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Parents and general practitioners differed in some of their views of child hyperactivity
  1. Richard Williams, MB, FRCPsych, FRCPCH, MHSM
  1. University of Glamorgan, Glamorgan, South Wales, UK

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QUESTION: How do parents of children with hyperactivity and general practitioners (GPs) perceive hyperactivity and each other?


Grounded hermeneutic theory.


London, UK.


A purposive sample of parents of 29 children with hyperactivity (10 from a tertiary psychiatric referral centre, 10 from a hyperactivity support group that emphasised diet and complementary medicine, and 9 from community services) and 10 GPs in central London surgeries. 83% of children had been diagnosed as having hyperactivity; the inclusion criterion was the parental belief that their child was hyperactive.


Parents and GPs were interviewed separately about their views on hyperactivity. They were also asked about their perceptions of GPs' views and vice versa. Interviews were audiotaped and transcribed, and data were analysed by using grounded hermeneutic research procedures.

Main findings

The first theme was the difference between parents' and GPs' views of hyperactivity as a medical disorder. Parents tended to see hyperactivity as a medical rather than a psychological problem and felt blamed or dismissed by GPs who did not view hyperactivity as a medical disorder. The second theme was the effect of labelling. Parents found that a diagnosis of hyperactivity was helpful because it relieved them of a sense of guilt and provided them with the help they needed. Most GPs, however, thought that labelling hyperactive children did more harm than good. They also thought that parents' views of hyperactivity as a medical problem was a way of avoiding possible shortcomings in parenting. A third theme referred to the role of family dysfunction in hyperactivity and whether it was a cause or effect of the child's hyperactivity. Parents and GPs recognised that hyperactivity was often associated with family or social stresses. GPs tended to view family problems as a cause of problem behaviour or of parents' inability to cope with boisterous behaviour. Parents tended to view family problems (eg, sleep deprivation, social isolation, marital problems, depression, anxiety, and anger) as effects of the child's hyperactive behaviour. Other common themes emerged: (1) hyperactivity often began in the preschool years and specialist help was lacking for this age group. Parents often first approached GPs for help in the preschool years, and GPs were not aware of specialist help available for hyperactive school age children. (2) Information on hyperactivity in many information sources was conflicting and ambiguous. Parents thought that GPs were badly informed, and GPs felt they had not had sufficient training in the assessment and treatment of hyperactivity. (3) GPs and parents felt that they lacked the specialist backup services they needed. Time between first consultation with GP and diagnosis ranged from 9 months to 5 years.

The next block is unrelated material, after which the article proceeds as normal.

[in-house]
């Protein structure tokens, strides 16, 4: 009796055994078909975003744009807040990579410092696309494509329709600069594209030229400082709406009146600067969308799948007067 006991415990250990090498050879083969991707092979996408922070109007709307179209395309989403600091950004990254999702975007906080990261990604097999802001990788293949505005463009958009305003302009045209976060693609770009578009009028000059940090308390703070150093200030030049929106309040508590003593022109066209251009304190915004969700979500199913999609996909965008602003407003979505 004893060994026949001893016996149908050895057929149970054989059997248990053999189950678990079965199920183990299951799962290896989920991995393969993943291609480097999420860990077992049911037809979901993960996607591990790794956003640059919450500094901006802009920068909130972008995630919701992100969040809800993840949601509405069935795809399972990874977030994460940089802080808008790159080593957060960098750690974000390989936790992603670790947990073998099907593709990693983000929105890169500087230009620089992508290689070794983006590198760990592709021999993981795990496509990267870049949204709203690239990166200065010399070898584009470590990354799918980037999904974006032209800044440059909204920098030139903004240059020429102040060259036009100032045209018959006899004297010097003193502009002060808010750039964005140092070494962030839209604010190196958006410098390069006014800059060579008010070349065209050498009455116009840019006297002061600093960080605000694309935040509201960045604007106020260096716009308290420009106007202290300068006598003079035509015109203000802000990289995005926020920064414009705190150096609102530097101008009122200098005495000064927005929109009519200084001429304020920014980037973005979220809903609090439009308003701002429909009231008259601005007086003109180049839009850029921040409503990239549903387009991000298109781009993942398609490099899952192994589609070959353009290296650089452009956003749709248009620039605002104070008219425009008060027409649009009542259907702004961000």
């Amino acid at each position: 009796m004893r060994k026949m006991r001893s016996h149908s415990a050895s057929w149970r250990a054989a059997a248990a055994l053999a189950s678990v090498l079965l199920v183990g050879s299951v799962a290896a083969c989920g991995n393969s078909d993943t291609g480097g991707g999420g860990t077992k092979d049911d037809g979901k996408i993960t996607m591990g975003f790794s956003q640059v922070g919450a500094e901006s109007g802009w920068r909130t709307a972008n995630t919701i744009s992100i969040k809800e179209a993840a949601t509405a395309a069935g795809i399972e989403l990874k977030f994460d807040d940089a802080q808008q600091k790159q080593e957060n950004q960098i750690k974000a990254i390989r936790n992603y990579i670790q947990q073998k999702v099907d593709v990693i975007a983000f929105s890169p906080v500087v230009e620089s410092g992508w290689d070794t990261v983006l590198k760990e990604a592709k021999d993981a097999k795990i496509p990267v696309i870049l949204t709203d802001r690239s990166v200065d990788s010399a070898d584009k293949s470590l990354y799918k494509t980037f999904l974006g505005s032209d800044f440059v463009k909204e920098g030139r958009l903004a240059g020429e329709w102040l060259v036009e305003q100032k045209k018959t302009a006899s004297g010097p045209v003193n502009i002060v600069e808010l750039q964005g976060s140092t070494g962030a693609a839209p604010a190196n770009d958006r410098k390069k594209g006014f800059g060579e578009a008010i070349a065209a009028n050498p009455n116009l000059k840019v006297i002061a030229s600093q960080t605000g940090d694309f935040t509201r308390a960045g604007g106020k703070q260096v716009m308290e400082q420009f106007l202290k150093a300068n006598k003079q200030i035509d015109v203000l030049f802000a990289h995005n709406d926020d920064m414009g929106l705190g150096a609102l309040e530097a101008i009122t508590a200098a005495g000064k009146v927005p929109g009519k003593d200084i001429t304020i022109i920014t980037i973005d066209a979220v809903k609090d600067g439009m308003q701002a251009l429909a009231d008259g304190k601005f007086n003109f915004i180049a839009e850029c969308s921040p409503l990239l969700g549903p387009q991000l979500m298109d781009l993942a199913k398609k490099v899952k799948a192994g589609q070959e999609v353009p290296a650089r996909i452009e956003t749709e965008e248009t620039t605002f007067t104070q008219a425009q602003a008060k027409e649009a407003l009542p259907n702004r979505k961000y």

Parents of hyperactive children and GPs differed on some views about hyperactivity, but they held common views that specialist help and backup services were lacking and that information on hyperactivity was conflicting and ambiguous.


Readers more used to quantitative research will find the study by Klasen and Goodman unusual because they report little data, do no statistical analyses, and extol the virtue of apparent bias in their methodology. What contribution does this study make?

A large North American study has shown the effectiveness of current treatments for attention deficit hyperactivity disorder (ADHD).1 Yet some children with ADHD receive treatment while others do not.2 Referral depends on recognition of needs by key adults. Evidence exists that this is substantially influenced by the burden they experience because of their children's problems.3, 4 Adults have orientations and explanatory models that influence their interactions with professionals. This study shows how these dynamic phenomena occur.

The authors used hermeneutic research methods in which the content of events, narratives, and attitudes are studied in order to generate plausible and generalisable interpretations. Issues such as the themes found in this study can have profound effects on expectations, service uptake, and Aristotelian professional phronesis (practical wisdom), making them as important as professional techne or skills.5 Evidence-based practice and evidence-based service design require technical and practical wisdom.5 This study is not important for new insights into the nature of hyperactivity per se. But it highlights the importance of GPs' and parents' experiences, which may influence access to treatment for children with ADHD.



  • Source of funding: no external funding.

  • For correspondence: Professor R Goodman, Department of Child and Adolescent Psychiatry, Institute of Psychiatry, London SE5 8AF, UK. Fax +44 (0)207 708 5800.